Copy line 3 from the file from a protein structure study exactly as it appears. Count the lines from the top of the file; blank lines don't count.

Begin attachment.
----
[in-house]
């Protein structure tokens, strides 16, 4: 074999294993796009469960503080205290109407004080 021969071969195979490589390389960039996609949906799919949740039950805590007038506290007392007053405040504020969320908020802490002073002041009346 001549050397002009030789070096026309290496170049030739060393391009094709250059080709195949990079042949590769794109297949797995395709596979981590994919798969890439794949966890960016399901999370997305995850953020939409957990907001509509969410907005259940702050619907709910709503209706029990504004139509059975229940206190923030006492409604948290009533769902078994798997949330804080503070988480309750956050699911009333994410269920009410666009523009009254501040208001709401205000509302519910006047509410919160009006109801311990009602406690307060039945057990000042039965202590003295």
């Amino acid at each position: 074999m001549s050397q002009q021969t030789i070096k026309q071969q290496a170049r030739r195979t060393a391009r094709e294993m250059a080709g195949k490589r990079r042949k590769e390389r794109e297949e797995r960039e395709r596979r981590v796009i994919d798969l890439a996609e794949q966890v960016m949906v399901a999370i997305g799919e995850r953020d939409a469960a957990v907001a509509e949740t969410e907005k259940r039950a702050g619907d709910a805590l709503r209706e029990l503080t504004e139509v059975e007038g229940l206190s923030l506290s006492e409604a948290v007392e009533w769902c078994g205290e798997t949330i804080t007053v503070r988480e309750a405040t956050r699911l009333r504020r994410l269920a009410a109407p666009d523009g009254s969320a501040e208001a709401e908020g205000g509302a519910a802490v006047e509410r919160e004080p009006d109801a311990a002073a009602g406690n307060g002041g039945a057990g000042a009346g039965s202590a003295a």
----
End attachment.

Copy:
């Amino acid at each position: 074999m001549s050397q002009q021969t030789i070096k026309q071969q290496a170049r030739r195979t060393a391009r094709e294993m250059a080709g195949k490589r990079r042949k590769e390389r794109e297949e797995r960039e395709r596979r981590v796009i994919d798969l890439a996609e794949q966890v960016m949906v399901a999370i997305g799919e995850r953020d939409a469960a957990v907001a509509e949740t969410e907005k259940r039950a702050g619907d709910a805590l709503r209706e029990l503080t504004e139509v059975e007038g229940l206190s923030l506290s006492e409604a948290v007392e009533w769902c078994g205290e798997t949330i804080t007053v503070r988480e309750a405040t956050r699911l009333r504020r994410l269920a009410a109407p666009d523009g009254s969320a501040e208001a709401e908020g205000g509302a519910a802490v006047e509410r919160e004080p009006d109801a311990a002073a009602g406690n307060g002041g039945a057990g000042a009346g039965s202590a003295a």